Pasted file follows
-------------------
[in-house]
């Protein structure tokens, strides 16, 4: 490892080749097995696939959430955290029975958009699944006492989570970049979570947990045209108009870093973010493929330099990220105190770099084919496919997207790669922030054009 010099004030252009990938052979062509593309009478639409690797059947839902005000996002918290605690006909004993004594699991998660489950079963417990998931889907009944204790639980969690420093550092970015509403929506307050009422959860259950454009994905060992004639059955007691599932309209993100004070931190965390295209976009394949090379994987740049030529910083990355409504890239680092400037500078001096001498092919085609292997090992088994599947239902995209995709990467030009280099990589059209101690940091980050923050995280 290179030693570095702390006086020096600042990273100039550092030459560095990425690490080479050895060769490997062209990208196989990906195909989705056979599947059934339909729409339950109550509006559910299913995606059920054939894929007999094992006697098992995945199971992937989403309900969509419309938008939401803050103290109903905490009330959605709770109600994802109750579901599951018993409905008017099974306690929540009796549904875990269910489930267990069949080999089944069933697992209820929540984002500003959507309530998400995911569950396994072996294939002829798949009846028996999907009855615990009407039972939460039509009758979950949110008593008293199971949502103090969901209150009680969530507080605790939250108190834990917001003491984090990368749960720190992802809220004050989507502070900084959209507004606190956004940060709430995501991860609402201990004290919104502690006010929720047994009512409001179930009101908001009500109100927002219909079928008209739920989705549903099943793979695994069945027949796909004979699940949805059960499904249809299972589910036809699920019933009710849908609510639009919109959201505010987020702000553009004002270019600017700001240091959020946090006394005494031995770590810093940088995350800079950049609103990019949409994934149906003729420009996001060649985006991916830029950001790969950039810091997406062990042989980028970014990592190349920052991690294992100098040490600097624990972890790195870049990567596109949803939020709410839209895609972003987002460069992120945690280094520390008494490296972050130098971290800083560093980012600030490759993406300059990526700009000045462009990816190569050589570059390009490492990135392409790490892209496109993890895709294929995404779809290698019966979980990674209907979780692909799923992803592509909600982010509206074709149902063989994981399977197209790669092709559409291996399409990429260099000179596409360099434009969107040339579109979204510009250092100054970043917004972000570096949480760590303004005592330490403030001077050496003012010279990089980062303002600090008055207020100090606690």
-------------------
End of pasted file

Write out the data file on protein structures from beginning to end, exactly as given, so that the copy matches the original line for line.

[in-house]
């Protein structure tokens, strides 16, 4: 490892080749097995696939959430955290029975958009699944006492989570970049979570947990045209108009870093973010493929330099990220105190770099084919496919997207790669922030054009 010099004030252009990938052979062509593309009478639409690797059947839902005000996002918290605690006909004993004594699991998660489950079963417990998931889907009944204790639980969690420093550092970015509403929506307050009422959860259950454009994905060992004639059955007691599932309209993100004070931190965390295209976009394949090379994987740049030529910083990355409504890239680092400037500078001096001498092919085609292997090992088994599947239902995209995709990467030009280099990589059209101690940091980050923050995280 290179030693570095702390006086020096600042990273100039550092030459560095990425690490080479050895060769490997062209990208196989990906195909989705056979599947059934339909729409339950109550509006559910299913995606059920054939894929007999094992006697098992995945199971992937989403309900969509419309938008939401803050103290109903905490009330959605709770109600994802109750579901599951018993409905008017099974306690929540009796549904875990269910489930267990069949080999089944069933697992209820929540984002500003959507309530998400995911569950396994072996294939002829798949009846028996999907009855615990009407039972939460039509009758979950949110008593008293199971949502103090969901209150009680969530507080605790939250108190834990917001003491984090990368749960720190992802809220004050989507502070900084959209507004606190956004940060709430995501991860609402201990004290919104502690006010929720047994009512409001179930009101908001009500109100927002219909079928008209739920989705549903099943793979695994069945027949796909004979699940949805059960499904249809299972589910036809699920019933009710849908609510639009919109959201505010987020702000553009004002270019600017700001240091959020946090006394005494031995770590810093940088995350800079950049609103990019949409994934149906003729420009996001060649985006991916830029950001790969950039810091997406062990042989980028970014990592190349920052991690294992100098040490600097624990972890790195870049990567596109949803939020709410839209895609972003987002460069992120945690280094520390008494490296972050130098971290800083560093980012600030490759993406300059990526700009000045462009990816190569050589570059390009490492990135392409790490892209496109993890895709294929995404779809290698019966979980990674209907979780692909799923992803592509909600982010509206074709149902063989994981399977197209790669092709559409291996399409990429260099000179596409360099434009969107040339579109979204510009250092100054970043917004972000570096949480760590303004005592330490403030001077050496003012010279990089980062303002600090008055207020100090606690």